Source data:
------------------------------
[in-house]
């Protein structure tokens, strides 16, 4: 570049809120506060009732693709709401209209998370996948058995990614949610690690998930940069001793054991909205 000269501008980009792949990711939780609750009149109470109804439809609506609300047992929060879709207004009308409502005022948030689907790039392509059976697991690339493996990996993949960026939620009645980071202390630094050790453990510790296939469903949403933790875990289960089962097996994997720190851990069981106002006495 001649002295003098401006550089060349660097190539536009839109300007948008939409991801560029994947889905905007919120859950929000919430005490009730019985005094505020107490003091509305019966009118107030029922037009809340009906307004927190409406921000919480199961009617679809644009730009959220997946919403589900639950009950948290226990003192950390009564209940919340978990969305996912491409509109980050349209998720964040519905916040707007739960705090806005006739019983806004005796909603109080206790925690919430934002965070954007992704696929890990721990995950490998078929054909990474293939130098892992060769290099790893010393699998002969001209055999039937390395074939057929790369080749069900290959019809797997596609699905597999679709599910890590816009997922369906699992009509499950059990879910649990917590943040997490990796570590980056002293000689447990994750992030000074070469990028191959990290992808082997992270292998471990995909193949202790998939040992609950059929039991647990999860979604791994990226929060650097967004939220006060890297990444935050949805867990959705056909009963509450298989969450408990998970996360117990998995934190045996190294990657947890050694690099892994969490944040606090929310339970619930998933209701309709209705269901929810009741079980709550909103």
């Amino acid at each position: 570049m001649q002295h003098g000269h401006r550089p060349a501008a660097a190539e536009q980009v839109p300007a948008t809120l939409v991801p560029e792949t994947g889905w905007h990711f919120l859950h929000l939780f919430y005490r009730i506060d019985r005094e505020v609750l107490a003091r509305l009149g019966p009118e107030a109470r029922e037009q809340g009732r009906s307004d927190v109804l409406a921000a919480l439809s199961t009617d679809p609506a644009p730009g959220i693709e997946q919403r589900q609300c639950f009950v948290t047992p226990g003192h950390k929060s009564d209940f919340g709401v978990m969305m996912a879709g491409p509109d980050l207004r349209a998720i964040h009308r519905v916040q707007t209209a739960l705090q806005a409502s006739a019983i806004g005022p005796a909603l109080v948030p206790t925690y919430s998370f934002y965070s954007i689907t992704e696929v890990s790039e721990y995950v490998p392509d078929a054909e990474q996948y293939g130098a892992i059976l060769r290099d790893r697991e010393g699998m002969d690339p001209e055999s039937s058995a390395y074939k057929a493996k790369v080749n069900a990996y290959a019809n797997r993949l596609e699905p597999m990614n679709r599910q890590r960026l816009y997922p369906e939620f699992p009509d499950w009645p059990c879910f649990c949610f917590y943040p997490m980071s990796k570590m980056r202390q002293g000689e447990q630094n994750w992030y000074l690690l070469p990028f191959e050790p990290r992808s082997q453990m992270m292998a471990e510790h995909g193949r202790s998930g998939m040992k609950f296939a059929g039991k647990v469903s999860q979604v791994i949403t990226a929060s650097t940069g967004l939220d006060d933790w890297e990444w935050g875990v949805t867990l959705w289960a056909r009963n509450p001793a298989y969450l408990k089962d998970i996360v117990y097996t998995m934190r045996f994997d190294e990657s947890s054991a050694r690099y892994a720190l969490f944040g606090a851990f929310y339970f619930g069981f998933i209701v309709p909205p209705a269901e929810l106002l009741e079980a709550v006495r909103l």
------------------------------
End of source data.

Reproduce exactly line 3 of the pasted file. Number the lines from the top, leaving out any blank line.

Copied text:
């Amino acid at each position: 570049m001649q002295h003098g000269h401006r550089p060349a501008a660097a190539e536009q980009v839109p300007a948008t809120l939409v991801p560029e792949t994947g889905w905007h990711f919120l859950h929000l939780f919430y005490r009730i506060d019985r005094e505020v609750l107490a003091r509305l009149g019966p009118e107030a109470r029922e037009q809340g009732r009906s307004d927190v109804l409406a921000a919480l439809s199961t009617d679809p609506a644009p730009g959220i693709e997946q919403r589900q609300c639950f009950v948290t047992p226990g003192h950390k929060s009564d209940f919340g709401v978990m969305m996912a879709g491409p509109d980050l207004r349209a998720i964040h009308r519905v916040q707007t209209a739960l705090q806005a409502s006739a019983i806004g005022p005796a909603l109080v948030p206790t925690y919430s998370f934002y965070s954007i689907t992704e696929v890990s790039e721990y995950v490998p392509d078929a054909e990474q996948y293939g130098a892992i059976l060769r290099d790893r697991e010393g699998m002969d690339p001209e055999s039937s058995a390395y074939k057929a493996k790369v080749n069900a990996y290959a019809n797997r993949l596609e699905p597999m990614n679709r599910q890590r960026l816009y997922p369906e939620f699992p009509d499950w009645p059990c879910f649990c949610f917590y943040p997490m980071s990796k570590m980056r202390q002293g000689e447990q630094n994750w992030y000074l690690l070469p990028f191959e050790p990290r992808s082997q453990m992270m292998a471990e510790h995909g193949r202790s998930g998939m040992k609950f296939a059929g039991k647990v469903s999860q979604v791994i949403t990226a929060s650097t940069g967004l939220d006060d933790w890297e990444w935050g875990v949805t867990l959705w289960a056909r009963n509450p001793a298989y969450l408990k089962d998970i996360v117990y097996t998995m934190r045996f994997d190294e990657s947890s054991a050694r690099y892994a720190l969490f944040g606090a851990f929310y339970f619930g069981f998933i209701v309709p909205p209705a269901e929810l106002l009741e079980a709550v006495r909103l």